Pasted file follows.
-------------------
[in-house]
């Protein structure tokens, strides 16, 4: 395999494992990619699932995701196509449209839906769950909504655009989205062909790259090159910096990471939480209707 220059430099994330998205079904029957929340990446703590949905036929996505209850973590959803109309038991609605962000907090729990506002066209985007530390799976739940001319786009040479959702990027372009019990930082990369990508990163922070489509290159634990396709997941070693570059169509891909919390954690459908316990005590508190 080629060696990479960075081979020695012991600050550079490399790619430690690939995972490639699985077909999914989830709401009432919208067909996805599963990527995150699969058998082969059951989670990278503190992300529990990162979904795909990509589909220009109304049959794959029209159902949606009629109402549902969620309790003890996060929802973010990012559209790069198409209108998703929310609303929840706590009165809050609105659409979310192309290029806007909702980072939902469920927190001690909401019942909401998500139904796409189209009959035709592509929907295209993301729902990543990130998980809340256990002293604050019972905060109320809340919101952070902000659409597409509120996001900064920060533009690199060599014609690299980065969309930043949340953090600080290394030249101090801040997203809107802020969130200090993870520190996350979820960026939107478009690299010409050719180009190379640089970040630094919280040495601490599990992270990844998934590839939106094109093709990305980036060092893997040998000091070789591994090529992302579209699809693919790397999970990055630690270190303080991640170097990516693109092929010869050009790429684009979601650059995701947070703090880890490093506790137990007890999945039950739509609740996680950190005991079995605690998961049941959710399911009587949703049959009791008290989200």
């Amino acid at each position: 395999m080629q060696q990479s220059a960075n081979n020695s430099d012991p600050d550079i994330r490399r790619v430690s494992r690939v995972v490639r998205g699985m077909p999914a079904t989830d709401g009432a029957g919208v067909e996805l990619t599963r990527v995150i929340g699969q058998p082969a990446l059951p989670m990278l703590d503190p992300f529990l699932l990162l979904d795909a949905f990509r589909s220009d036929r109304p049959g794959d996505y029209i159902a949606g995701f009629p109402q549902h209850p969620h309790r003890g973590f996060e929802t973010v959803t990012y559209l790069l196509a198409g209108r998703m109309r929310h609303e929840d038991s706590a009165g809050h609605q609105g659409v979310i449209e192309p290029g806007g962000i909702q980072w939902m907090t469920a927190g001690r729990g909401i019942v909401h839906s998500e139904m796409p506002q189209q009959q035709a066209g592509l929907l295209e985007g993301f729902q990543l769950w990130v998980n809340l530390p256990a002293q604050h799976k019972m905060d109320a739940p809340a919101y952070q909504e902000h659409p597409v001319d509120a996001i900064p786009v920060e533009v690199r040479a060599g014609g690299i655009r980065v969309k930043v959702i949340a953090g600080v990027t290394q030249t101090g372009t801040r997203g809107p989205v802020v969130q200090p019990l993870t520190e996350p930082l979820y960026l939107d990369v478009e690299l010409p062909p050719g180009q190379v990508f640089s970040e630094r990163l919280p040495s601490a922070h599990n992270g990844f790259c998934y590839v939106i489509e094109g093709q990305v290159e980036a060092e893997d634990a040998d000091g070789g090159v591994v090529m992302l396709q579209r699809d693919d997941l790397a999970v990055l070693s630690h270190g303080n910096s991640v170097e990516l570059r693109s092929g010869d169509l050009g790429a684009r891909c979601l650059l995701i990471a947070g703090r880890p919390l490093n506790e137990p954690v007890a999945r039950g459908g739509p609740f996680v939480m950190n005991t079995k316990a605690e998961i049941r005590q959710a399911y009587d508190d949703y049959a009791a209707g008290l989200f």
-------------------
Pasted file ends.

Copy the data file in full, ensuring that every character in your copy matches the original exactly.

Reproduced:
[in-house]
């Protein structure tokens, strides 16, 4: 395999494992990619699932995701196509449209839906769950909504655009989205062909790259090159910096990471939480209707 220059430099994330998205079904029957929340990446703590949905036929996505209850973590959803109309038991609605962000907090729990506002066209985007530390799976739940001319786009040479959702990027372009019990930082990369990508990163922070489509290159634990396709997941070693570059169509891909919390954690459908316990005590508190 080629060696990479960075081979020695012991600050550079490399790619430690690939995972490639699985077909999914989830709401009432919208067909996805599963990527995150699969058998082969059951989670990278503190992300529990990162979904795909990509589909220009109304049959794959029209159902949606009629109402549902969620309790003890996060929802973010990012559209790069198409209108998703929310609303929840706590009165809050609105659409979310192309290029806007909702980072939902469920927190001690909401019942909401998500139904796409189209009959035709592509929907295209993301729902990543990130998980809340256990002293604050019972905060109320809340919101952070902000659409597409509120996001900064920060533009690199060599014609690299980065969309930043949340953090600080290394030249101090801040997203809107802020969130200090993870520190996350979820960026939107478009690299010409050719180009190379640089970040630094919280040495601490599990992270990844998934590839939106094109093709990305980036060092893997040998000091070789591994090529992302579209699809693919790397999970990055630690270190303080991640170097990516693109092929010869050009790429684009979601650059995701947070703090880890490093506790137990007890999945039950739509609740996680950190005991079995605690998961049941959710399911009587949703049959009791008290989200």
């Amino acid at each position: 395999m080629q060696q990479s220059a960075n081979n020695s430099d012991p600050d550079i994330r490399r790619v430690s494992r690939v995972v490639r998205g699985m077909p999914a079904t989830d709401g009432a029957g919208v067909e996805l990619t599963r990527v995150i929340g699969q058998p082969a990446l059951p989670m990278l703590d503190p992300f529990l699932l990162l979904d795909a949905f990509r589909s220009d036929r109304p049959g794959d996505y029209i159902a949606g995701f009629p109402q549902h209850p969620h309790r003890g973590f996060e929802t973010v959803t990012y559209l790069l196509a198409g209108r998703m109309r929310h609303e929840d038991s706590a009165g809050h609605q609105g659409v979310i449209e192309p290029g806007g962000i909702q980072w939902m907090t469920a927190g001690r729990g909401i019942v909401h839906s998500e139904m796409p506002q189209q009959q035709a066209g592509l929907l295209e985007g993301f729902q990543l769950w990130v998980n809340l530390p256990a002293q604050h799976k019972m905060d109320a739940p809340a919101y952070q909504e902000h659409p597409v001319d509120a996001i900064p786009v920060e533009v690199r040479a060599g014609g690299i655009r980065v969309k930043v959702i949340a953090g600080v990027t290394q030249t101090g372009t801040r997203g809107p989205v802020v969130q200090p019990l993870t520190e996350p930082l979820y960026l939107d990369v478009e690299l010409p062909p050719g180009q190379v990508f640089s970040e630094r990163l919280p040495s601490a922070h599990n992270g990844f790259c998934y590839v939106i489509e094109g093709q990305v290159e980036a060092e893997d634990a040998d000091g070789g090159v591994v090529m992302l396709q579209r699809d693919d997941l790397a999970v990055l070693s630690h270190g303080n910096s991640v170097e990516l570059r693109s092929g010869d169509l050009g790429a684009r891909c979601l650059l995701i990471a947070g703090r880890p919390l490093n506790e137990p954690v007890a999945r039950g459908g739509p609740f996680v939480m950190n005991t079995k316990a605690e998961i049941r005590q959710a399911y009587d508190d949703y049959a009791a209707g008290l989200f």